Report from ODPP Gizo office
THE cancellation of Magistrates court circuits due to the shortage of principal magistrates has affected the disposal rate of matters handled by the Office of the Director of Public Prosecutions (ODPP) branch in Gizo, Western Province.
This is according to the 2014 annual report from the ODPP branch in Gizo compiled by Principal Legal Officer Andrew Kelesi who was stationed there.
Mr Kelesi stated in the report that Magistrates’ court circuits were conducted in February, March and April.
“In the February and March circuits matters were simply mentioned and adjourned to the next circuit,” he said.
“In April two matters were completed during the circuit.”
Mr Kelesi stated that after the April 2014 circuit, it became apparent that Magistrates court circuits could not be sustained due to shortage of principal magistrates.
“The Acting Chief Magistrate sent a circular advising all court users that all provincial court circuits will be suspended indefinitely.
“This affected all principal magistrate tours to all provinces.”
He said although Court circuits were suspended, it did not affect the Police Prosecutions Division, whose cases are presided over by Second class Magistrates because they are not complex.
“Second Class Magistrates continued sitting throughout the year.
“The cancellation of Magistrates court circuits due to the shortage of principal magistrates affected the disposal rate of matters handled by the ODPP Gizo Office.
“The ODPP in Gizo handles complex cases that a Second Class Magistrate has no jurisdiction over.”
He stated in the report that the situation raises the need for a Resident Principal Magistrate in Gizo.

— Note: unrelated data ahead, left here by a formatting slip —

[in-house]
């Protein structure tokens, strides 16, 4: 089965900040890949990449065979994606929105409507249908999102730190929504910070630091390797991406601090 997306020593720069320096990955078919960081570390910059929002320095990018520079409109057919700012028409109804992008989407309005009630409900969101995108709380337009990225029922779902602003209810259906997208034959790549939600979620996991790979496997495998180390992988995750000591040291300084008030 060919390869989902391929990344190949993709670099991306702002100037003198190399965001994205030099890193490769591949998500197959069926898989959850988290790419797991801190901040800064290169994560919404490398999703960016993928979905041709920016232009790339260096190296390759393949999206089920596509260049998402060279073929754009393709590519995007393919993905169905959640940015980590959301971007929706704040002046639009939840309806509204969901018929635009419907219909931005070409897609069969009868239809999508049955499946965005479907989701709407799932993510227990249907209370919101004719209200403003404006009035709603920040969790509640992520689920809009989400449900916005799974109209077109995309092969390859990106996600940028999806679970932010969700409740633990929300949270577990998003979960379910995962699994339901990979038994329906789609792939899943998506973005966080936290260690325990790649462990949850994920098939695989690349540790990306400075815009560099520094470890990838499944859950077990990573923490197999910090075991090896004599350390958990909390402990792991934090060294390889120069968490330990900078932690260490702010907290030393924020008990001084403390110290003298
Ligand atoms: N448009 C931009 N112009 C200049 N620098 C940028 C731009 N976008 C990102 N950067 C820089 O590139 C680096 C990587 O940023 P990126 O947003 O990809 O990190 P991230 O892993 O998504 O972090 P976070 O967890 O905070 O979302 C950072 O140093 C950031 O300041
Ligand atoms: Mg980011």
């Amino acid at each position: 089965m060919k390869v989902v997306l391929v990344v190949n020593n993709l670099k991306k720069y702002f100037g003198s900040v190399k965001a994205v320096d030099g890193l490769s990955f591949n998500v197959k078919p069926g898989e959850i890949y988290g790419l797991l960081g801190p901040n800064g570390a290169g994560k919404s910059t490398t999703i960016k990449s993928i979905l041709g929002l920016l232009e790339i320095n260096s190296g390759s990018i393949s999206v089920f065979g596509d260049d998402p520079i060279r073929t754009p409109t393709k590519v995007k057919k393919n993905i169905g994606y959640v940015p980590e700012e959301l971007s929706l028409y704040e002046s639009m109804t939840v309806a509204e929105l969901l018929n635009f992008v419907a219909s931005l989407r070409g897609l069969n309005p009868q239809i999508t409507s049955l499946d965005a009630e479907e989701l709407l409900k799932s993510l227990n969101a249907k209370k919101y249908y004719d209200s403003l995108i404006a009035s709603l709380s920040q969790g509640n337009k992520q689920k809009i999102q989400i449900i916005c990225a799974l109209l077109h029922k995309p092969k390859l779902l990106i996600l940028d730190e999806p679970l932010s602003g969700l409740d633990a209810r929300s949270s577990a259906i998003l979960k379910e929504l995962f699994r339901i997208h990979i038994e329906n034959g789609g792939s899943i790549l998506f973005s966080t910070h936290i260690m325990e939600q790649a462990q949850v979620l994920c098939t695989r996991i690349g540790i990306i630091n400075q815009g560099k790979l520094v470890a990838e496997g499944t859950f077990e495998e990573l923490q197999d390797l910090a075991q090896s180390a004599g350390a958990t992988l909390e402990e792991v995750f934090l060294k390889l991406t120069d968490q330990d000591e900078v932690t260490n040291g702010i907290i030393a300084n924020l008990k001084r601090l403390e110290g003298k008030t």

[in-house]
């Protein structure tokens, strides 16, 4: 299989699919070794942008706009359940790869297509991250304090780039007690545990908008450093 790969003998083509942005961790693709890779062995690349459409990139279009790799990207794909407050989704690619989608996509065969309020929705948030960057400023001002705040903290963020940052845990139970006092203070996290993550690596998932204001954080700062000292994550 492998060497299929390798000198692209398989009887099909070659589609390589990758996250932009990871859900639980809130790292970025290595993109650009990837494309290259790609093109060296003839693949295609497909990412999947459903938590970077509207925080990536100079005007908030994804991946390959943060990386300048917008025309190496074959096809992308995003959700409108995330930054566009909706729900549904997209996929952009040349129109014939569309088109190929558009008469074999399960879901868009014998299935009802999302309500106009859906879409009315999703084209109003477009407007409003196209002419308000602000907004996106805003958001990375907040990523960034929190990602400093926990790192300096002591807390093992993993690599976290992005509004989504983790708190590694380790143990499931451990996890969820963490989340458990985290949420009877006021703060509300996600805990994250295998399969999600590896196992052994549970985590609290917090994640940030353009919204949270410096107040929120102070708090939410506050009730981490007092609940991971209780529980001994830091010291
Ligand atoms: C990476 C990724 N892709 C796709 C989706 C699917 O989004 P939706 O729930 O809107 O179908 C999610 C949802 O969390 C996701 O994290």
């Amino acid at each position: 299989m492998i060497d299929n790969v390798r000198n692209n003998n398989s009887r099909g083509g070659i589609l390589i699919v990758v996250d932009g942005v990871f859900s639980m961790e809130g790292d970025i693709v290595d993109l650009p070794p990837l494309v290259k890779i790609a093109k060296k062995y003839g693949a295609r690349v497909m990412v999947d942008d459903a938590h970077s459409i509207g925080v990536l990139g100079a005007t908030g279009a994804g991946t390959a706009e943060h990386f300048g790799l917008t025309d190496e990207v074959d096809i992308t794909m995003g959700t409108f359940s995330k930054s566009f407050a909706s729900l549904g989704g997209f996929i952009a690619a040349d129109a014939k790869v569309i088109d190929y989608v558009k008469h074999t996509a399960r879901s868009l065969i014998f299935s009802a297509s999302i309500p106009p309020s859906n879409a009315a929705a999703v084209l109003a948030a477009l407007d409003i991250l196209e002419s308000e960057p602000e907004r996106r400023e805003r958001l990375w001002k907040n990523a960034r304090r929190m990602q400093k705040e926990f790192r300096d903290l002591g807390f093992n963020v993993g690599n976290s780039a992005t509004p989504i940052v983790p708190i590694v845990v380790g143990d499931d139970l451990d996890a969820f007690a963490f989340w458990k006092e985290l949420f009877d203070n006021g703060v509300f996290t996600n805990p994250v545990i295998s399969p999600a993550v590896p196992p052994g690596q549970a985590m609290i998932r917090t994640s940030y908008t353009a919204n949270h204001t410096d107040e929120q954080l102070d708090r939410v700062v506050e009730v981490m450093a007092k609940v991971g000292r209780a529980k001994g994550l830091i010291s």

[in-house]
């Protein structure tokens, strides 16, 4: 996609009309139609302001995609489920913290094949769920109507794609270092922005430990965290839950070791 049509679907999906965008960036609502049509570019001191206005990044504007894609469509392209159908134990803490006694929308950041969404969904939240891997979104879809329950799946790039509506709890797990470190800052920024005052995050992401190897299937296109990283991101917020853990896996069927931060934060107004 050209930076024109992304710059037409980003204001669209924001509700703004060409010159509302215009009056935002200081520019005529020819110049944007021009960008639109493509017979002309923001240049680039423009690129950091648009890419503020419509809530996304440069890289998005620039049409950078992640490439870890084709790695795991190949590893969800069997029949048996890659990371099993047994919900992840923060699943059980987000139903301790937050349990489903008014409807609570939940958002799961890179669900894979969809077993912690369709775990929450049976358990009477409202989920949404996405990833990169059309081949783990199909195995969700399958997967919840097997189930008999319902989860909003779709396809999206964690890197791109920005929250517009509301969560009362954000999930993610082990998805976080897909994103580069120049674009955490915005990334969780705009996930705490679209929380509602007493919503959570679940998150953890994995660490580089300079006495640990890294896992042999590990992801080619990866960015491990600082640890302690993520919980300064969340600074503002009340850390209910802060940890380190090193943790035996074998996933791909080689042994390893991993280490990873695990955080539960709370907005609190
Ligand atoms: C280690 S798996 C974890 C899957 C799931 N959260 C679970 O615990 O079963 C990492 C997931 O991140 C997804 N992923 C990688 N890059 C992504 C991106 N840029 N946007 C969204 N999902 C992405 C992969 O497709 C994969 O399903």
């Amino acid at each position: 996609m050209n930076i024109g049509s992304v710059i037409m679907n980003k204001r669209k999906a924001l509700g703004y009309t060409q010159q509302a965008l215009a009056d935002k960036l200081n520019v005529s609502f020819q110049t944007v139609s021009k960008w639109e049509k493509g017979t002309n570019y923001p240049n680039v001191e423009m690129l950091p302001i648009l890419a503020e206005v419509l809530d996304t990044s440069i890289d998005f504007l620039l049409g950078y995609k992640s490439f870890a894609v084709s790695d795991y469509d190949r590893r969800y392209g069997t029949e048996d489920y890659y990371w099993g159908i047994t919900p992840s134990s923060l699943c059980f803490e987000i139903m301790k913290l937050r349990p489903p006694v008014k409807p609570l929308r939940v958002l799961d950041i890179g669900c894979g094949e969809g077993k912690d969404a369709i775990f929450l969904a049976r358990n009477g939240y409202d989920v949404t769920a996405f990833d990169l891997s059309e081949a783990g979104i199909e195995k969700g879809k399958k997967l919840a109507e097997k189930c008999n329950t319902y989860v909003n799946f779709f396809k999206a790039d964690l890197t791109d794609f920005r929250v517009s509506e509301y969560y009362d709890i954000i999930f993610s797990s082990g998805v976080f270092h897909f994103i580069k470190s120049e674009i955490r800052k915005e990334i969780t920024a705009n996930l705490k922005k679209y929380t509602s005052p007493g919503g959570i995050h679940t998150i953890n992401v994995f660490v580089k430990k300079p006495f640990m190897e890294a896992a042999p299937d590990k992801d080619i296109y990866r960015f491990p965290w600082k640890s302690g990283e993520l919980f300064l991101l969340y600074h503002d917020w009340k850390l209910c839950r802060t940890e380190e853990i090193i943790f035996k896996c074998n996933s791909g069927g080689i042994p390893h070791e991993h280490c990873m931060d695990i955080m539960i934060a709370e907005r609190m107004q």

In relation to High Court circuits, he said 2014 were more regular than in previous years.
“So far three circuits were held from April to May, and four circuits were held from June to December.
“All outstanding cases were called at each circuit, reviewed and given a hearing date.
“That gave long notices to parties to prepare for trials. At least one trial was completed during every court circuit.”
He said other applications like bail and remand were also dealt with as required.
“It is pertinent to mention that all cases dealt with during the Gizo circuits were sex offences ranging from indecent assault to rape.
“Out of the seven trials the Crown obtained four convictions, one acquittal and discontinued two matters by tendering nolle prosequi (to no longer prosecute).”
He said no circuit has been conducted in November last year because the police were committed to the general elections.
Mr Kelesi said all the police resources were geared towards the elections.
In that month the Resident Prosecutor attended trainings in Honiara and prosecuted matters in the Honiara High courts.
In light of trainings, he said the ODPP office in Gizo provided regular trainings for Police Prosecutors and Investigators in Gizo and surrounding Islands.
In his report, he stated the trainings covered important areas of prosecutorial work, such as The Evidence Act 2009, How to tender exhibits and other topics.
“Training on important areas of criminal investigations such as how to conduct caution interviews, Judges Rules, what evidence to gather, How to gather evidence, Elements of offences and other topics were conducted.
“The resident prosecutor provided ongoing support to prosecutors in their preparation and presentation.”
He also stated that three matters that required the immediate attention are shortage of Magistrates, a Court Users Forum and a good office space for the ODPP.
“The disposal rate of Magistrates court cases has been very slow since the exit of the last two Principal Magistrate Advisers in December 2013.
“The present ODPP office space does not meet health and safety requirements.
“There has been no forum for court ushers to meet to discuss challenges encountered by different agencies and stake holders and how to address those challenges.”
Mr Kelesi concluded that he is pleased that in 2014 the ODPP Gizo branch efficiently and effectively discharged one of the main objectives in the office Corporate Plan, which is to make justice accessible to people in our rural communities.